Swaziland government sells maize donated by Japan and banks the cash
guardian.co.uk -- Mar 21
Swaziland's government has sold maize donated by the Japanese government to feed hungry Swazis for $3m and deposited the money in the Central Bank of Swaziland.
The nearly 12,000 tonnes of donated maize was sold by the ministry of economic planning and development in 2011, but the sale was not made public until an item about the transaction appeared in a performance report the ministry presented to the Swaziland parliament for review last week.
Swaziland has not produced enough food to feed itself since the 1970s. It depends on international food aid to bridge a gap that varies from year to year, ranging from two-thirds of the country's 1.2 million people in 2007 to about one-tenth of the population this year, after a better than average rainfall, according to the World Food Programme.
The majority of Swazis reside on communal Swazi nation land, under the authority of chiefs appointed by King Mswati III, sub-Saharan Africa's last absolute monarch. Lacking title deeds to their ancestral farms, they are unable to secure bank loans to invest in irrigation equipment or farming machinery, relying instead on rainfall to water their crops. However, Swaziland's climate is becoming increasingly arid and agricultural inputs are growing increasingly unaffordable.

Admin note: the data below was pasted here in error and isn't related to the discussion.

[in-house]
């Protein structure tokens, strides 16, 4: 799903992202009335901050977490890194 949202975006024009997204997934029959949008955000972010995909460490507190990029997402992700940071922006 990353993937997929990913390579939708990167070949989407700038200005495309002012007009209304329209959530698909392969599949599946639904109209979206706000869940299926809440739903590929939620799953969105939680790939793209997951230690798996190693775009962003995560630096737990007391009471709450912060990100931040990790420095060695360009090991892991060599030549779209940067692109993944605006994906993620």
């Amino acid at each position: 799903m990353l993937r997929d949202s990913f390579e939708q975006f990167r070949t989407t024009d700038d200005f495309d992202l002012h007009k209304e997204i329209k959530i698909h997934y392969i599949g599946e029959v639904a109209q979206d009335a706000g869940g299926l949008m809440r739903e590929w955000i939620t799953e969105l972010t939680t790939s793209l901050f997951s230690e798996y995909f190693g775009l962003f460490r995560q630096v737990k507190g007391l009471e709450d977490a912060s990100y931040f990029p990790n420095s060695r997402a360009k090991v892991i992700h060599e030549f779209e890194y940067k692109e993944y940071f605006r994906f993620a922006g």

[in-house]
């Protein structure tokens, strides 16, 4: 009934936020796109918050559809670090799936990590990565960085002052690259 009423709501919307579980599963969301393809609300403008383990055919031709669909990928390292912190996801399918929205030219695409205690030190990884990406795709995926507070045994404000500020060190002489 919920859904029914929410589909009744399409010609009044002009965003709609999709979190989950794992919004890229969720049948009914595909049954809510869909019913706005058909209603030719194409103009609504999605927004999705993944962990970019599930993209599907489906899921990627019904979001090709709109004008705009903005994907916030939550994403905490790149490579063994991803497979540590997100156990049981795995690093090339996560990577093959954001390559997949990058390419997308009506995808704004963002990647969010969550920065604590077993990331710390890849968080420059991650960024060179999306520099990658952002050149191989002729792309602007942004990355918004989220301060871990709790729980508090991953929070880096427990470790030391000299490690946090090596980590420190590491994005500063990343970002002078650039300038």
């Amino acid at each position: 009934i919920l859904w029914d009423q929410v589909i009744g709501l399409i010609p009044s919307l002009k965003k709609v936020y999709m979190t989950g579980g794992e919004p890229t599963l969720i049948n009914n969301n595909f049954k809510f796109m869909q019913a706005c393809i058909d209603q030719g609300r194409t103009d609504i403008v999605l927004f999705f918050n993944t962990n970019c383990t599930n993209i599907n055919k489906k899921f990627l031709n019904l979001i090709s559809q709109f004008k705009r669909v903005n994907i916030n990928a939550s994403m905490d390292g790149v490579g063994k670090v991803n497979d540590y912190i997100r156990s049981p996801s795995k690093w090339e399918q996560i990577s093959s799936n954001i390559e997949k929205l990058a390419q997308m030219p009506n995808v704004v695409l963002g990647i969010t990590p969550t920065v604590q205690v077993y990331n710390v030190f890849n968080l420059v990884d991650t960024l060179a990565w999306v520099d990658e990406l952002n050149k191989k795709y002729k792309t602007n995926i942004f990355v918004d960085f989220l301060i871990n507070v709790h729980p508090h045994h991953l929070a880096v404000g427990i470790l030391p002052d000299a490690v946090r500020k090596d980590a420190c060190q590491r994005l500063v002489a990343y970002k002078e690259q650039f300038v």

Bertram Stewart, the ministry of economic planning and development's principal secretary, acknowledged the sale of the food aid to Swazi media, and said it was not the first time this had been done.
According to Stewart, the Japanese government was informed that the maize donation would be sold and that the money would be used to buy farming inputs for subsistence farmers, but the Japanese government has yet to confirm this. Government-funded farming inputs were scaled back during the last cropping season, with the ministry of agriculture citing a lack of funds.
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